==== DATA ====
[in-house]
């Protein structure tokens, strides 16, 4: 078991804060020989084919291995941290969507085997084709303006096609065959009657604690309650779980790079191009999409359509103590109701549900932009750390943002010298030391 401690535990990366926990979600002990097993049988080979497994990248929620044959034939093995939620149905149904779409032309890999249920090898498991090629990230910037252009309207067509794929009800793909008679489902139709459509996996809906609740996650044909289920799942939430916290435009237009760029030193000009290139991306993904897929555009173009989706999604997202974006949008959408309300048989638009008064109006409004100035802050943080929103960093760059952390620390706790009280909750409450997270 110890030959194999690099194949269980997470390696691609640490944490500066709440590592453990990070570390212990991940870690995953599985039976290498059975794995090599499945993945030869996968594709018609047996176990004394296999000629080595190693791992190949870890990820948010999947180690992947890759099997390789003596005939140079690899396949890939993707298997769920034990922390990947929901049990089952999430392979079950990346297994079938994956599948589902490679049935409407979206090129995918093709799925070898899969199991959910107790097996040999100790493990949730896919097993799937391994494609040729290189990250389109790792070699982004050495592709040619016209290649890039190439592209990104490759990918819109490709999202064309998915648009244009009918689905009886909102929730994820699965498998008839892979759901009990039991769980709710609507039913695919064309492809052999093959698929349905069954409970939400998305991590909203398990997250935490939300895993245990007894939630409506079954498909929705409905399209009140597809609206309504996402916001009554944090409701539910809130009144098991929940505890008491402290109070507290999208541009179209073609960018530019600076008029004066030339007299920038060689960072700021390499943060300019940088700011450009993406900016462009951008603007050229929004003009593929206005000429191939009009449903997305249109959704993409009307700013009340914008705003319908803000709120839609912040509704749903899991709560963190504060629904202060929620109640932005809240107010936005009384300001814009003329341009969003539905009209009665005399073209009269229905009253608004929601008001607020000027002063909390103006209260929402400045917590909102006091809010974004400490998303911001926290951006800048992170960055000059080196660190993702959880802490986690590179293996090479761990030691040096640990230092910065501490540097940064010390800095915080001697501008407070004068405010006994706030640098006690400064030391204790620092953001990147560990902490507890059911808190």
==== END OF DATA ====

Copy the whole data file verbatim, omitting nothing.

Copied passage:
[in-house]
């Protein structure tokens, strides 16, 4: 078991804060020989084919291995941290969507085997084709303006096609065959009657604690309650779980790079191009999409359509103590109701549900932009750390943002010298030391 401690535990990366926990979600002990097993049988080979497994990248929620044959034939093995939620149905149904779409032309890999249920090898498991090629990230910037252009309207067509794929009800793909008679489902139709459509996996809906609740996650044909289920799942939430916290435009237009760029030193000009290139991306993904897929555009173009989706999604997202974006949008959408309300048989638009008064109006409004100035802050943080929103960093760059952390620390706790009280909750409450997270 110890030959194999690099194949269980997470390696691609640490944490500066709440590592453990990070570390212990991940870690995953599985039976290498059975794995090599499945993945030869996968594709018609047996176990004394296999000629080595190693791992190949870890990820948010999947180690992947890759099997390789003596005939140079690899396949890939993707298997769920034990922390990947929901049990089952999430392979079950990346297994079938994956599948589902490679049935409407979206090129995918093709799925070898899969199991959910107790097996040999100790493990949730896919097993799937391994494609040729290189990250389109790792070699982004050495592709040619016209290649890039190439592209990104490759990918819109490709999202064309998915648009244009009918689905009886909102929730994820699965498998008839892979759901009990039991769980709710609507039913695919064309492809052999093959698929349905069954409970939400998305991590909203398990997250935490939300895993245990007894939630409506079954498909929705409905399209009140597809609206309504996402916001009554944090409701539910809130009144098991929940505890008491402290109070507290999208541009179209073609960018530019600076008029004066030339007299920038060689960072700021390499943060300019940088700011450009993406900016462009951008603007050229929004003009593929206005000429191939009009449903997305249109959704993409009307700013009340914008705003319908803000709120839609912040509704749903899991709560963190504060629904202060929620109640932005809240107010936005009384300001814009003329341009969003539905009209009665005399073209009269229905009253608004929601008001607020000027002063909390103006209260929402400045917590909102006091809010974004400490998303911001926290951006800048992170960055000059080196660190993702959880802490986690590179293996090479761990030691040096640990230092910065501490540097940064010390800095915080001697501008407070004068405010006994706030640098006690400064030391204790620092953001990147560990902490507890059911808190």